Level 1. Casual assessments
2-6 cross-stream transects (perpendicular to flow).
Choose a study location that you can locate on air photos or our LiDar generated maps, so we can mark and relocate positions of the transects. Set up a data collection sheet in a Rite in the Rain book as shown below. Choose your transect location, and take upstream and downstream photos, as well as a photo showing the river reach to be covered. At a given river location, start at the water’s edge (noting whether edge is river right (RHS) or left (LHS) looking downstream). For these assessments, the x-stream interval is estimated by pacing, using a meter-tape strung across the channel is more accurate (see Quantitative Transect method below). Depending on stream width, take X-stream site readings every 1 m or 0.5 m (try for at least 10 sites per transect). X-stream 0 would be from the wetted edge to ~1.0 m across the transect. X-stream 1 would be ~1.0-2.0 m across the transect. For each site, measure the depth at the near edge in cm. At each x-stream site, estimate the most common (dominant), 2nd most common (sub-dominant) size, using coarse Wentworth categories listed below. Surface flow can estimated in the broad but ecologically meaningful intervals listed below—use a floating object or bubble). Algae is described as attached or floating or loose but deposited. Describe dominant and subdominant taxa, if unknown, take a photo or a smidge and put it in a numbered whirlpak or vial, and id it in lab). Then estimate the height estimated (in cm), the density (% of substrate covered by algae, see scale below) and if possible, describe the condition (fresh to nearly detritus, see methods table. Note cased caddisflies if you see them, and any other conspicuous fauna (e.g. vertebrates, native and exotic, perhaps with estimates of their lengths). Then make any other critical notes that are quick. One transect should take only 5-10 minutes. Two transects are informative, of course more are better. It’s convenient to alternate the zero transect, starting on RHS or LHS. I tend to space transects ~5 m longitudinally on channels that are 30 m wide or less, but choose the longitudinal spacing that best describes the condition you want to document at the location.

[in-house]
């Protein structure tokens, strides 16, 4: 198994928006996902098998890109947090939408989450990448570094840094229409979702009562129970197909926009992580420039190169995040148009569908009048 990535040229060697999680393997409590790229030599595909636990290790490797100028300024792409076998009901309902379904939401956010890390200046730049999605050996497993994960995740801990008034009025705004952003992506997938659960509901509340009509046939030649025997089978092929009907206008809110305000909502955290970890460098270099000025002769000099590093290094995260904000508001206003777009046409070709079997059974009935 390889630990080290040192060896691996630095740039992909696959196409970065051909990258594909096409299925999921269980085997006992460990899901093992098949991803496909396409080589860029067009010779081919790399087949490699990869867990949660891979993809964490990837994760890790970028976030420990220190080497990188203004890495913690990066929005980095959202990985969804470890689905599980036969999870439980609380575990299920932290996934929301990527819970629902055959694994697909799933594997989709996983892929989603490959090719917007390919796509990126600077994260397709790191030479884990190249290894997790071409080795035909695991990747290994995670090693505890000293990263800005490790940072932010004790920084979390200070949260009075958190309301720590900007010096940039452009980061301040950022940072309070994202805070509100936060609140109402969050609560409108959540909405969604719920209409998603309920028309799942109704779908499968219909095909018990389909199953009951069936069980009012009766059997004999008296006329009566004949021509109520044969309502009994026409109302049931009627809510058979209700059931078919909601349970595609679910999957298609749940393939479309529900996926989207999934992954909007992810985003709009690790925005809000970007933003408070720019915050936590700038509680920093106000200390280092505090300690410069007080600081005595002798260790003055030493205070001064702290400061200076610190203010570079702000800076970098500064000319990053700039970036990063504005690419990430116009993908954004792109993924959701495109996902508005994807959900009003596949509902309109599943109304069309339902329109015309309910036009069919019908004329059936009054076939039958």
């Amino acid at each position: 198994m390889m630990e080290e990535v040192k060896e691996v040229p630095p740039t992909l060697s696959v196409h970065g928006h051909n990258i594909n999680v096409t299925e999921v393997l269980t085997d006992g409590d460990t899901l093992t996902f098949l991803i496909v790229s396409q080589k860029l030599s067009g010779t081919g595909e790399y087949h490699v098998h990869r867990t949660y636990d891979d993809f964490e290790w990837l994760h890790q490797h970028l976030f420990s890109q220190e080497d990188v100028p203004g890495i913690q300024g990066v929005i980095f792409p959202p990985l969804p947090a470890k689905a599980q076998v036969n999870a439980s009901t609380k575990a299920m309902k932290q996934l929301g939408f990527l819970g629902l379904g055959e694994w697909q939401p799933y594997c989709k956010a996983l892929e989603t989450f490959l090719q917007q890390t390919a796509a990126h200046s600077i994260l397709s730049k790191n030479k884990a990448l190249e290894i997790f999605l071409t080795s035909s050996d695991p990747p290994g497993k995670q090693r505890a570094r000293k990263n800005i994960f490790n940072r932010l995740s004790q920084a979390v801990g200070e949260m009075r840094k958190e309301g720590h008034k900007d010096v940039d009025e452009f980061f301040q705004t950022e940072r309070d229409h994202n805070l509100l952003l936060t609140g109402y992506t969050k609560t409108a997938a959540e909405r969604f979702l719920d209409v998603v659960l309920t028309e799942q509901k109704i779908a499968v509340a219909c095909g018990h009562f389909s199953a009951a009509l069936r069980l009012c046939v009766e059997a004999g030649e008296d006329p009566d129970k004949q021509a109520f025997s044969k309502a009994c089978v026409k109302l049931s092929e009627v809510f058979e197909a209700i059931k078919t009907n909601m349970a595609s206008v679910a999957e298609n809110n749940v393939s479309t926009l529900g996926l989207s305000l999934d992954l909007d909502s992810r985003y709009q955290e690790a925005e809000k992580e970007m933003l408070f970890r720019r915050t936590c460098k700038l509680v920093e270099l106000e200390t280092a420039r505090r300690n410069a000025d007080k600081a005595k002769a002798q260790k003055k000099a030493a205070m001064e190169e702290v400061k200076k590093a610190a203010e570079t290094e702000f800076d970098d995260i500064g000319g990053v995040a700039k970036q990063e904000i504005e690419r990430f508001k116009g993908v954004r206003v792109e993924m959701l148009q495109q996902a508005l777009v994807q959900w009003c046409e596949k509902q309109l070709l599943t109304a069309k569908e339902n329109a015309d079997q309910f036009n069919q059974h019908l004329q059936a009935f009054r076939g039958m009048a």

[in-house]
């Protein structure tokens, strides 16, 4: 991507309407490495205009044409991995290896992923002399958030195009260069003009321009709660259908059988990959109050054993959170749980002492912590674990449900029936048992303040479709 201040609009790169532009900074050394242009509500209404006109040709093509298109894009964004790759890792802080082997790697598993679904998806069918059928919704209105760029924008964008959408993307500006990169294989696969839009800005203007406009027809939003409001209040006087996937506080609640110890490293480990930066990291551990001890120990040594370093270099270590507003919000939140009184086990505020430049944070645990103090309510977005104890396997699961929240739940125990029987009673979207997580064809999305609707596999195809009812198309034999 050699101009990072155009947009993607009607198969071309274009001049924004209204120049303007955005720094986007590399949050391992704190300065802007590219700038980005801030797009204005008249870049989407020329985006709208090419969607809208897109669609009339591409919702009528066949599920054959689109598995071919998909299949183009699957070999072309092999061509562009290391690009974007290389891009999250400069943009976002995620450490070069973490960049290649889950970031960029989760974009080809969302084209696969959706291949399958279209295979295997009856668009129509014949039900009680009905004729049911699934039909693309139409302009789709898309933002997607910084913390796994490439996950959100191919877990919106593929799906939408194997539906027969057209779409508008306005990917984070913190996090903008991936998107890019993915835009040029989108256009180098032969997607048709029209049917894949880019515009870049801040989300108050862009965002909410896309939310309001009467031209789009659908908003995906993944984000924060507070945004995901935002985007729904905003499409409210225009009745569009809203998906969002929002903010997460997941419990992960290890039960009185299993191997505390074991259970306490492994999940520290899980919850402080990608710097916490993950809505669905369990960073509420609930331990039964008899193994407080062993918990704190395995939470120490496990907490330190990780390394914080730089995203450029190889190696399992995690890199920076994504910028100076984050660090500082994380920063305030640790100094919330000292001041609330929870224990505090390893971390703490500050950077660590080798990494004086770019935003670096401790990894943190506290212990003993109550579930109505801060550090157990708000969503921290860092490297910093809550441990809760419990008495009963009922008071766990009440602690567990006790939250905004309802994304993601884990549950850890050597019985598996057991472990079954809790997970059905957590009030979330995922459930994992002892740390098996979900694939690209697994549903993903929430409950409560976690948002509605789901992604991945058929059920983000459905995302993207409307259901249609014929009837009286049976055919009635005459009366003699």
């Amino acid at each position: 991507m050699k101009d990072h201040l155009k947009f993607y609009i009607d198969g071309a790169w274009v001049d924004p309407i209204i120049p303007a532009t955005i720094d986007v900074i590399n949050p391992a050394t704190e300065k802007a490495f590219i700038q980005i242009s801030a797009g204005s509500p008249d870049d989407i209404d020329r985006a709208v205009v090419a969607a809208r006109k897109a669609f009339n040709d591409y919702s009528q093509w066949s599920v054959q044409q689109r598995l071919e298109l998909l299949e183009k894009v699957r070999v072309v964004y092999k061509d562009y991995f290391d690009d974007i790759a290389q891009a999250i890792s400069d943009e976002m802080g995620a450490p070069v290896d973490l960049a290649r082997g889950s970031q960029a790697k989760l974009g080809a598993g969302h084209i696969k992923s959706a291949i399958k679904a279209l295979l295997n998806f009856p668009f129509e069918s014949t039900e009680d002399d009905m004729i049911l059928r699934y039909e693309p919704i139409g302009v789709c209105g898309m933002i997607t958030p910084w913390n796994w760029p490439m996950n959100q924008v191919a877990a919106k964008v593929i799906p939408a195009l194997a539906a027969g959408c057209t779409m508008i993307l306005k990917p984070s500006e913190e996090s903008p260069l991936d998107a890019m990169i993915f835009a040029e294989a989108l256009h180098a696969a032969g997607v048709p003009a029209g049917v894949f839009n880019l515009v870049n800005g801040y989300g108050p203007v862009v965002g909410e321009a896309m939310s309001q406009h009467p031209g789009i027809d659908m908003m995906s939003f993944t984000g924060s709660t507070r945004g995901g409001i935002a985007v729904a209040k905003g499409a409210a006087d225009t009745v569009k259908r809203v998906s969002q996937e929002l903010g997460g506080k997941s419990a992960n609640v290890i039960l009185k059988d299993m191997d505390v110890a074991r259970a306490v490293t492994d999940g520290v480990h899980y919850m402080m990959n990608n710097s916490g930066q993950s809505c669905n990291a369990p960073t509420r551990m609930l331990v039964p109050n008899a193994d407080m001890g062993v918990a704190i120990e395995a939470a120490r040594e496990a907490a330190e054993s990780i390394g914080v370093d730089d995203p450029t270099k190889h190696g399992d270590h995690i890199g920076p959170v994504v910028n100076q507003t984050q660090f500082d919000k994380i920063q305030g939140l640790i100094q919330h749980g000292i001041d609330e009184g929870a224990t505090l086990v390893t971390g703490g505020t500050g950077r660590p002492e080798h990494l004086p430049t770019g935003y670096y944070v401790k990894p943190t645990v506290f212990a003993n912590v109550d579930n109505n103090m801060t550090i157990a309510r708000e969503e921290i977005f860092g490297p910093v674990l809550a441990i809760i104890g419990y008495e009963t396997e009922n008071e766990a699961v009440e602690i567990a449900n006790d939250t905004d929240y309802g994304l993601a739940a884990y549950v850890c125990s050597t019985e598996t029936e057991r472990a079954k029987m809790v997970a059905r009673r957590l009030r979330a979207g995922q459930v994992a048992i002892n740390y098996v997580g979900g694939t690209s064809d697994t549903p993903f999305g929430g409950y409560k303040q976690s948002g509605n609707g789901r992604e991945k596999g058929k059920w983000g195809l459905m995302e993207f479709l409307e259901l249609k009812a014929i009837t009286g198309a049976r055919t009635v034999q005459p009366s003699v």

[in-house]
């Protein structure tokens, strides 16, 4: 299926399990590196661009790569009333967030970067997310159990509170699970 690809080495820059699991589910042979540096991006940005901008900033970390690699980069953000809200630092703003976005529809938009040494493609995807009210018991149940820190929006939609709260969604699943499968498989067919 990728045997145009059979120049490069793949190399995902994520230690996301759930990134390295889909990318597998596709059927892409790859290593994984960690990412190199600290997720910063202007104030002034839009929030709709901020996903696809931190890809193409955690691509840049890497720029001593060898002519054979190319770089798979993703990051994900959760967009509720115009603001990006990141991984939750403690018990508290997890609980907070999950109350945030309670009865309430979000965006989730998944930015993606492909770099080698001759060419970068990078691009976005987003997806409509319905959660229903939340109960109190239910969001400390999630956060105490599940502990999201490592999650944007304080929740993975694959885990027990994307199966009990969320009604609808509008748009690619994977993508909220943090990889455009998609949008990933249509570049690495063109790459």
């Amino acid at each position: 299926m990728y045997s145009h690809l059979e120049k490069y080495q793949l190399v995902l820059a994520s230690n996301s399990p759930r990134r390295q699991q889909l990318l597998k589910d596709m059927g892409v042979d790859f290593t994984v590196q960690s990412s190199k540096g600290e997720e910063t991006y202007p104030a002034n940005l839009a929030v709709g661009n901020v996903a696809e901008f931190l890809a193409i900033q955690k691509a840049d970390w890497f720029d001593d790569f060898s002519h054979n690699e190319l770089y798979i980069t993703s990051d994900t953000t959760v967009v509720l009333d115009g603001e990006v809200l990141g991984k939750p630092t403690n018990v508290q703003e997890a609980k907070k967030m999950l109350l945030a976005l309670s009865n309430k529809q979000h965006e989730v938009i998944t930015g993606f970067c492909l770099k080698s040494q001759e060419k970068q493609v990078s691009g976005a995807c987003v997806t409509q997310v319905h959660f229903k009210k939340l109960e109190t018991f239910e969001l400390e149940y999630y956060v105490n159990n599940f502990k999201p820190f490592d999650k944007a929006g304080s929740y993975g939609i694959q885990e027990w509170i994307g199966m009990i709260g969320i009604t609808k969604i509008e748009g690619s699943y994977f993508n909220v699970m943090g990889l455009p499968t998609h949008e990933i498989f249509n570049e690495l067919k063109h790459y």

- Rite-in-the-Rain waterproof or water resistant notebook or this type of paper on a clip board.
- A waterproof digital camera
- A wading rod marked in 10-cm increments (Mary Power uses a ski pole, great for preventing falls and pushing aside poison oak, as well). Meter sticks are pretty flimsy for wading and in fast currents.
- A 15 cm (6 inch) plastic ruler if you’re learning how to visually estimate rock particle sizes in the Wentworth series.